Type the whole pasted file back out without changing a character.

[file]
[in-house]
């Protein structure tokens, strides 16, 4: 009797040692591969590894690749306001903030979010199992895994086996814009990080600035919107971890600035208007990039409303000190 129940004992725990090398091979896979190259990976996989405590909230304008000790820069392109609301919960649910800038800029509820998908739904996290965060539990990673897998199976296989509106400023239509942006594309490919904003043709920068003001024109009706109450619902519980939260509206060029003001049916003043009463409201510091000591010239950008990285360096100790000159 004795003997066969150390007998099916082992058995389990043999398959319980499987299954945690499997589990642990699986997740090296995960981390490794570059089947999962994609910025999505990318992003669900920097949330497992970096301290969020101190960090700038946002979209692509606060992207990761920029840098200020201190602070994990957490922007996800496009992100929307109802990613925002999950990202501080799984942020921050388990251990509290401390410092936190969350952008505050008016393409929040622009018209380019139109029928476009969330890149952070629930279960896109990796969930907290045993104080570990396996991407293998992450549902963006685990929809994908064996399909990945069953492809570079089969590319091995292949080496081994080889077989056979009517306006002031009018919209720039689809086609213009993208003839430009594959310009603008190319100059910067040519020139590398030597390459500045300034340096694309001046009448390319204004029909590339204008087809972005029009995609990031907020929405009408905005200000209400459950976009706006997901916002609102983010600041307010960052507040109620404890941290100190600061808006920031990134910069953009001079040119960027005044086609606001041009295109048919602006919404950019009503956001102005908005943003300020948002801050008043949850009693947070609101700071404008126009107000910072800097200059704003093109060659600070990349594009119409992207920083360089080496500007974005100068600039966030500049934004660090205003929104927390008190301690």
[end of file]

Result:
[in-house]
């Protein structure tokens, strides 16, 4: 009797040692591969590894690749306001903030979010199992895994086996814009990080600035919107971890600035208007990039409303000190 129940004992725990090398091979896979190259990976996989405590909230304008000790820069392109609301919960649910800038800029509820998908739904996290965060539990990673897998199976296989509106400023239509942006594309490919904003043709920068003001024109009706109450619902519980939260509206060029003001049916003043009463409201510091000591010239950008990285360096100790000159 004795003997066969150390007998099916082992058995389990043999398959319980499987299954945690499997589990642990699986997740090296995960981390490794570059089947999962994609910025999505990318992003669900920097949330497992970096301290969020101190960090700038946002979209692509606060992207990761920029840098200020201190602070994990957490922007996800496009992100929307109802990613925002999950990202501080799984942020921050388990251990509290401390410092936190969350952008505050008016393409929040622009018209380019139109029928476009969330890149952070629930279960896109990796969930907290045993104080570990396996991407293998992450549902963006685990929809994908064996399909990945069953492809570079089969590319091995292949080496081994080889077989056979009517306006002031009018919209720039689809086609213009993208003839430009594959310009603008190319100059910067040519020139590398030597390459500045300034340096694309001046009448390319204004029909590339204008087809972005029009995609990031907020929405009408905005200000209400459950976009706006997901916002609102983010600041307010960052507040109620404890941290100190600061808006920031990134910069953009001079040119960027005044086609606001041009295109048919602006919404950019009503956001102005908005943003300020948002801050008043949850009693947070609101700071404008126009107000910072800097200059704003093109060659600070990349594009119409992207920083360089080496500007974005100068600039966030500049934004660090205003929104927390008190301690």